Gimmicks


POST CARDS FROM THE MUSE

Gimmicks

By Nandy Ekle

As a horror/thriller writer I read a lot of horror stories and thriller stories. I’ve been told I’m an adrenaline junkie, and that may true. I just love a story with lots of deep layers, tortured main characters, a little action, a little (okay, a lot) of mystery and scary, and tons of surprises.

But as much as I love these things, sometimes I feel like I’m in a rut. I look through my library and pay attention to what I mostly look at in the bookstores and realize most of my reading material is basically all the same. And really and truly, I have to admit half of it did not deliver what the synopsis on the back of the book promised. So I get leery of starting another book with same formula to end up disappointed.

Not too long ago, I found myself in a rut so deep I had completely stopped reading and writing. So on a trip to the bookstore where a friend of mine was having a book signing for her latest book, I shopped for something new. I was convinced something light and fast, humorous and glamorous would be the answer to my dilemma.

So I found a cute little cozy mystery. A cozy mystery is a mystery story that’s very light hearted. There might be a murder, but it’s not tragic, except for the person murdered. The one I bought the murdered person follows the main character around through the whole story helping her solve the mystery of her death. And there’s another ghost of a murdered person from a previous story as well.

One thing I didn’t do before I bought the book was look at the first page. If I had I would have seen that the book is full of gimmicks. The writer shamelessly tries to get the reader’s attention by using sarcasm. As the narration and dialog is so unnatural it’s actually quite distracting from the story.

I’ve always said you can learn something from every book you read, even the not great books. And the thing I’ve learned from this book is to not use gimmicks. You should make your narration and dialogue flow naturally, and that will keep the reader’s attention much better than a gimmick.

Congratulations. You have just received a post card from the muse.

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Oh, The Horror of it All!


Oh, The Horror of it All!

By Rory C. Keel

The term Horror describes an intense feeling of fear, shock, or disgust. In this genre you will find stories created to stir these intense feelings in the reader. From the classic Frankenstein to The Blob of unknown origins, from the resurrected dead to the mad protagonist who never dies.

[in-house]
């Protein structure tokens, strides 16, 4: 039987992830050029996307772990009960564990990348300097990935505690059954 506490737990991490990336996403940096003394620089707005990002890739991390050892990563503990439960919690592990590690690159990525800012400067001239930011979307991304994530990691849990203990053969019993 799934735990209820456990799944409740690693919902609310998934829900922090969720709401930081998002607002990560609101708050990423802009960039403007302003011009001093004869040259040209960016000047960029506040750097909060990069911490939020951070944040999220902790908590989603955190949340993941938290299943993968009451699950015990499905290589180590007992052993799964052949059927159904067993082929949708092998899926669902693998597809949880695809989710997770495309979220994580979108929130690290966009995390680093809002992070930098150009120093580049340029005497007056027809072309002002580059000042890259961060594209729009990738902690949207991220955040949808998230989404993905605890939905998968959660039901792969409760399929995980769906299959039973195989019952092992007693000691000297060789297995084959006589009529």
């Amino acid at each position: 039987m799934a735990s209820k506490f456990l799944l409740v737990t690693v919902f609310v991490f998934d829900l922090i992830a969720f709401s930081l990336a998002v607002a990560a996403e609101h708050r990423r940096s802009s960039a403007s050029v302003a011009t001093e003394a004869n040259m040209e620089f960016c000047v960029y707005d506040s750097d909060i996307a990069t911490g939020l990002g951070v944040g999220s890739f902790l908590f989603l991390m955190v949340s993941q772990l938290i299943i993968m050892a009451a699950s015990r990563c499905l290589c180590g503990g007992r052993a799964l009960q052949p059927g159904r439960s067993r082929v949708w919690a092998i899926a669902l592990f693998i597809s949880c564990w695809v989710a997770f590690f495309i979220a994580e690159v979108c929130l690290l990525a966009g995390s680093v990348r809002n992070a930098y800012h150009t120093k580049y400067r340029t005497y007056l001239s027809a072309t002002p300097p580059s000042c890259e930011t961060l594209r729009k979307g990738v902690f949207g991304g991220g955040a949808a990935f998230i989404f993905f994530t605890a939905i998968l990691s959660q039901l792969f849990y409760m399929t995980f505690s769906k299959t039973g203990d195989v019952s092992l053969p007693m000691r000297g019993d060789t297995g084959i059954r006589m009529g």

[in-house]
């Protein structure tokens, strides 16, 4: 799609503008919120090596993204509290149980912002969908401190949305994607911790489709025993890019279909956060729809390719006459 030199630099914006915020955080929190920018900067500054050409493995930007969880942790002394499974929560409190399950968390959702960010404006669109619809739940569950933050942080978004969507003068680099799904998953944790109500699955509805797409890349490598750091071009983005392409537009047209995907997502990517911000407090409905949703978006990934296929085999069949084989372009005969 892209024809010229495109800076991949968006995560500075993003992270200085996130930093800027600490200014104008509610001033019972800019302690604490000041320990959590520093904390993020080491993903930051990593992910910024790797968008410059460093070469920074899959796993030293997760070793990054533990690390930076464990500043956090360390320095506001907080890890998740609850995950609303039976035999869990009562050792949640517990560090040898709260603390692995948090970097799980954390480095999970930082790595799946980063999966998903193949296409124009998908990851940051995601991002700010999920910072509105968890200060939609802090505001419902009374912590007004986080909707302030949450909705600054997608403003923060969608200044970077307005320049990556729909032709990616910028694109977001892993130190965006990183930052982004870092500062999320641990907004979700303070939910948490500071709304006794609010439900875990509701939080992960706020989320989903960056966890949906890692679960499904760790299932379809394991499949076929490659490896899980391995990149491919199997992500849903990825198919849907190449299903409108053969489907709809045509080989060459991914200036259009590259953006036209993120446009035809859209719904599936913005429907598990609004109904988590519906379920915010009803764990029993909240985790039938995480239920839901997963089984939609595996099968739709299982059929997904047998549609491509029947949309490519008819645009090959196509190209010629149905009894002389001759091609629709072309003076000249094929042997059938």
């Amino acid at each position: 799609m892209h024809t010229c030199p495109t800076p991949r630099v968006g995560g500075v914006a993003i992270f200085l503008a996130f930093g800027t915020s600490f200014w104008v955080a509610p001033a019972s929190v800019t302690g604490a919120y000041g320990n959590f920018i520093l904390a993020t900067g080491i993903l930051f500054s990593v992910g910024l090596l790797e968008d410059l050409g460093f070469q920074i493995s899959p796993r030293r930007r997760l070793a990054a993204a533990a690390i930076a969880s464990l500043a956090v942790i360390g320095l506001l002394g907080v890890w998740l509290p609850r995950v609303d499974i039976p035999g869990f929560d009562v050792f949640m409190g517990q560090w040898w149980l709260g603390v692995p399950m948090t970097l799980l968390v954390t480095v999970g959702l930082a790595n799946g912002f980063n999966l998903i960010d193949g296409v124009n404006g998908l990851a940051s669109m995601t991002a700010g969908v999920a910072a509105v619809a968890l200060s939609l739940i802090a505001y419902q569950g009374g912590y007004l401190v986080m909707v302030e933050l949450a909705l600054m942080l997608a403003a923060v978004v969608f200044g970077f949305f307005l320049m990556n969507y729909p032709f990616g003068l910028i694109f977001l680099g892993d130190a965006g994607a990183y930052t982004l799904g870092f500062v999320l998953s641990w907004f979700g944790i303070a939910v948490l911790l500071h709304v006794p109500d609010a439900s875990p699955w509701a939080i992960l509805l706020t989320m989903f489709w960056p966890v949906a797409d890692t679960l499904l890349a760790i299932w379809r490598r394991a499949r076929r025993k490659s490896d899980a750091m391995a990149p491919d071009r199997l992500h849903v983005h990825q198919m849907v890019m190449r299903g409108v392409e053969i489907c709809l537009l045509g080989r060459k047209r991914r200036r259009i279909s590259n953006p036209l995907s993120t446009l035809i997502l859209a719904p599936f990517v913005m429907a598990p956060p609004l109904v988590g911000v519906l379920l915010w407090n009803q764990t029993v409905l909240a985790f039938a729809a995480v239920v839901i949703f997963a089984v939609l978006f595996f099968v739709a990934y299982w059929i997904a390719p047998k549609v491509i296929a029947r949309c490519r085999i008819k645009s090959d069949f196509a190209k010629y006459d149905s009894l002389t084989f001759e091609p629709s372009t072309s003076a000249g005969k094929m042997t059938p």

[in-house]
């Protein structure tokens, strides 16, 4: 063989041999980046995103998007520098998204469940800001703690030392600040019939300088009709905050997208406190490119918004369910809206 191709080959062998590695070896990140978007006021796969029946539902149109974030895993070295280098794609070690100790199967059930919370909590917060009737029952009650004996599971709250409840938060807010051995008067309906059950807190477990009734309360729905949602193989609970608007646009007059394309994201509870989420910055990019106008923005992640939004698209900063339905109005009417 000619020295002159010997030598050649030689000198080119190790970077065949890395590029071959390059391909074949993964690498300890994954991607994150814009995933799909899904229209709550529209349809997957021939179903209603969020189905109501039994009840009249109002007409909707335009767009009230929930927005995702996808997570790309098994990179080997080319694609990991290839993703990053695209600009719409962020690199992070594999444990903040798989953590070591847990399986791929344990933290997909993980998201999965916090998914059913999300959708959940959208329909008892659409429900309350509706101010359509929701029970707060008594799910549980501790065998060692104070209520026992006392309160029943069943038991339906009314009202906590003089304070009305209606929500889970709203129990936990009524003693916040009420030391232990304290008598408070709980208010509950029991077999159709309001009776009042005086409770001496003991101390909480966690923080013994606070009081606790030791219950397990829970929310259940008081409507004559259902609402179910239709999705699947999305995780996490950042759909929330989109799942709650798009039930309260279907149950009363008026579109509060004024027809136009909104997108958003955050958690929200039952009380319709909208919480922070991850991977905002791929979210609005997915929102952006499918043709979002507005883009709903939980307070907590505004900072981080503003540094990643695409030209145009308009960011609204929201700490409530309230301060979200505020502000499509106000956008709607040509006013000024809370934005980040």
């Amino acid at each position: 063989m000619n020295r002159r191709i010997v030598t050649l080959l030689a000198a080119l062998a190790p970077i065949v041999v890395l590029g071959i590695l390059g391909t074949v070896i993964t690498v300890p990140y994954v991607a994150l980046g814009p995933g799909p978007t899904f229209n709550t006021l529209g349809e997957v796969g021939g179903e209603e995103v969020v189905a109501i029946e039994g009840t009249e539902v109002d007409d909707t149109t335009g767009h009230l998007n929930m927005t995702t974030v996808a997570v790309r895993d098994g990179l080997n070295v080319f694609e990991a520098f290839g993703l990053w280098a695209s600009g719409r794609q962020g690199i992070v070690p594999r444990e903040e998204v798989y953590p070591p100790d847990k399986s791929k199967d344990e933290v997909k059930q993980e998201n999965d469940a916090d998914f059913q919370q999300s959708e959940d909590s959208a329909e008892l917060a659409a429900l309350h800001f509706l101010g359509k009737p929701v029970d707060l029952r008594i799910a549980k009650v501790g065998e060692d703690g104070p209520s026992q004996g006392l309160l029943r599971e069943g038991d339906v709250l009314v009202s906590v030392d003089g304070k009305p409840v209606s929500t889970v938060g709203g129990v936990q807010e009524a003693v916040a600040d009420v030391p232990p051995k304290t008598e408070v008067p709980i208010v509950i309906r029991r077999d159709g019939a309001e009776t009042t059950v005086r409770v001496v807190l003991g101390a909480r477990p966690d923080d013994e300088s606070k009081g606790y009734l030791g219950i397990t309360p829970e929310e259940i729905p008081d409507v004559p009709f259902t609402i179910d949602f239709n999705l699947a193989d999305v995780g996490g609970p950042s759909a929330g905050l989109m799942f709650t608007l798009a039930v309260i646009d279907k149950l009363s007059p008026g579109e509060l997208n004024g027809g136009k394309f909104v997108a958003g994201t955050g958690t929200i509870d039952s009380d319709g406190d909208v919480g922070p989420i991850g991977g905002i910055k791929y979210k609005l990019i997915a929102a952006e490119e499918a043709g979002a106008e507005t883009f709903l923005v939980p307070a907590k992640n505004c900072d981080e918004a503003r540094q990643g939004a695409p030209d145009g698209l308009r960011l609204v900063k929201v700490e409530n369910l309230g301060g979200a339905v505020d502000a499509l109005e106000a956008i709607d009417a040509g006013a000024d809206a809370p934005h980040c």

The stories in the horror genre make the nightmares of our childhood real by describing the horrific and shocking details in a way that bends them into a plausible scenario.

It has several subgenres including the following:

Aliens: which may also overlap with science fiction.

Creepy Kids: Involves possessed, ghostly or dead children.

Cross Genre: Horror that contains major elements of other genres.

Cutting Edge: Usually associated with graphic novels.

Dark Fantasy: Is the companion to human evil and strife, instead of monsters.

Dark Fiction: This is a term used in the horror genre to market stories without using the term HORROR.

Erotic: Horror that usually contains violent sexual elements.

Extreme (splatterpunk, grindhouse or visceral): 
When thinking of this subgenre think Texas Chainsaw massacre. It intends to be bloody and gross.

Fabulist: horror emphasizes stories in a specific place or old-fashioned style.

Gothic (English gothic, southern gothic): 
This subgenre is written in a ‘literary’ style such as much of Edgar Allen Poe’s work.

Haunting: Have you ever seen a ghost? You will find them in this subgenre.

Holocaust: tales involve mass deaths, or a near-future apocalyptic plague, whether past or future.

Humorous horror: The Macabre in parody such as the Munster’s.

Paranormal: These are stories that describe the battle against the evil supernatural.

Rampant Animals: Horror containing animals: birds, dogs, giant ants, etc.

Rampant Technology: Horror where machines take over.

Supernatural (demons, zombies, etc.): 
Stories of monsters persistent on consuming the lives of mankind.

Be scared, be very scared!

roryckeel.com

WRITING CONTESTS BENEFITS


Writing Contests Benefits

By Rory C. Keel

It cost money; why should I enter? What benefit will a contest be for my writing and me? I’m not good enough so I’ll never win.

Those who are looking at entering writing contests frequently express these statements and questions. I know, I’ve asked most of them myself.

Having entered my share of writing contests, let me offer some positive benefits from my personal experience.

  1. Training for working with deadlines – Writing contests give a writer the opportunity to work under a deadline. Most contests will have strict dates for submitting an entry. This is good conditioning for working with agents, editors, and publishers who will place deadlines on your writing.
  2. Provides automatic platform – A platform is your audience, those who will read your writing. While your mother and “BFF” will gladly volunteer readership, contest judges can provide you with an unbiased and anonymous audience for your writing. And who knows, the judge may be an agent, editor or publisher.
  3. Gain feedback – One of the most valuable benefits of a writing contest is the critique. To have the judge’s comments noting any mistakes, suggestions for improvement and yes, even praise can help improve your writing.
  4. Build your portfolio – Writing contests are a perfect why to build your portfolio. When seeking an agent or publisher, a few writing clips, accomplishments and certificates may be the edge you need to sell the deal.
  5. Increase your confidence – Entering a contest gives a writer the opportunity to gain confidence in their writing. Have you ever written something only to tear it up or hide it in a drawer? Have you ever said, “I could never write good enough to be published!” A writing contest provides an inexpensive way to test the waters of being an author.